An Ode To Childhood Bravery
Like most of us, the start of a new year always gets me thinking about what I want to achieve during the 365 days ahead. I love doing this because I always get excited about what could happen, but I’ve also realized that a load of stuff on my list doesn’t ever happen. Not such a big revelation, but one that has got me thinking about the reasons behind my inaction.
I know it’s nothing to do with my organizational skills, as these are definitely my strong points. And I know that new year resolutions are just rubbish in general – only 8% of us actually achieve them after all! But aside from all that, what I’ve come to realise is that where I get caught up is my fear.
Fear of being seen. Fear of not being seen. Fear of failure. Fear of judgement. Fear of acting. Fear of doing nothing.
We’re all scared of something, but what intrigues me is at what point we start to avoid situations and actions because we’re too scared of a potential outcome. Does it slowly build up during our childhood as we’re constantly reminded to ‘be careful’ and told ‘don’t do that’? Or is it during our teenage years, when other people’s opinions seem more important than ever?
Since I had my 2.5 year old daughter
I’ve been hyper aware of the words I use around her. I’m determined to help her grow up without the anxiety I’ve struggled with for most of my life, so I try hard to take a step back and smile and encourage when she takes risks, even if I just want to wrap her in cotton wool. She’s one of the bravest people I know, and not in a daring throw-yourself-down-the-slide-head-first sort of way. She’s brave socially, which is sometimes the hardest way to be brave.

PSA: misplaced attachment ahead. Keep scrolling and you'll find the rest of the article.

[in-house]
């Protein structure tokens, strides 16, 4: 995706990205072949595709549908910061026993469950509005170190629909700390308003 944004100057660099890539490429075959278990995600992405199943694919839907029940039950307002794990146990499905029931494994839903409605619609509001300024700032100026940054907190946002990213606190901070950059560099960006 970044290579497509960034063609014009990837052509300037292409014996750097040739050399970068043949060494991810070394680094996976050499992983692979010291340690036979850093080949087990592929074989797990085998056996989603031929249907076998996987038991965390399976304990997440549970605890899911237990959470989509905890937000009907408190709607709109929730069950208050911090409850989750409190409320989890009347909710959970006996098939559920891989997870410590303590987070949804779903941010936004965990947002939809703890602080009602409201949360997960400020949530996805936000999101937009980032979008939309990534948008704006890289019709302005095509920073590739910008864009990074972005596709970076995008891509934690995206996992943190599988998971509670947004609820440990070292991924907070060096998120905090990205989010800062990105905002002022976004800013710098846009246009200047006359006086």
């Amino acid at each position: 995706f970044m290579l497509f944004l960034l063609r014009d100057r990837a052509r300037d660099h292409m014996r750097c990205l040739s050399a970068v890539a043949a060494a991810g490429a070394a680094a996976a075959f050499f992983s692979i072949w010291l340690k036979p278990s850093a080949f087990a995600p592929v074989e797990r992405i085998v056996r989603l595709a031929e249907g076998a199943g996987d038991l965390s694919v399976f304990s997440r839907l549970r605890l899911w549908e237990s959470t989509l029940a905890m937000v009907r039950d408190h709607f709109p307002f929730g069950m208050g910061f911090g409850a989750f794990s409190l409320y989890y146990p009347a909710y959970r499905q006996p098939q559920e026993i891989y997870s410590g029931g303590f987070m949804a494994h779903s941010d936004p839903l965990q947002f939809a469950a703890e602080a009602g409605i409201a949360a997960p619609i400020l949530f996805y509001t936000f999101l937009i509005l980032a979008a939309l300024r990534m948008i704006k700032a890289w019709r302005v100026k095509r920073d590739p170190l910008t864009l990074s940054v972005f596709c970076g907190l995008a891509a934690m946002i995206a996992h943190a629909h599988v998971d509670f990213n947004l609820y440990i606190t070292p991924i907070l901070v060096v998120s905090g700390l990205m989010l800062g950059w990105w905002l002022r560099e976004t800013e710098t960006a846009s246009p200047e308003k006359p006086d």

On a family holiday earlier this year I watched as my lovely only child headed into a play area and made eye contact with two older girls playing. She laughed and smiled at them, joining in with their game without being invited. She ran around with them squealing, no idea what the rules were and not caring if they were miffed by this bonkers little person who had thrown herself into their world.
Did she feel those nervous little butterflies but decide to do it anyway? Or is she too young to feel nervous to begin with? Who knows. The point is, she approached a situation most of us would find terrifying – going up to complete strangers to join in – and threw herself in headfirst. Childhood bravery is a wonderful thing, and I’m in no rush for Isobel to lose hers.
But what would it mean to us as adults if we could hold on to that childhood bravery?
What would it mean for our relationships? For us as mothers? For our business?
For me, it would mean I’d stop being so scared of putting myself out there for fear or what people might think. It would mean making connections with people instead of being too embarrassed to try. It would mean starting that book I’ve had in the back of my mind for years, instead of dismissing it as a failure before I’d even begun.
What would keeping your childhood bravery mean to you and your business?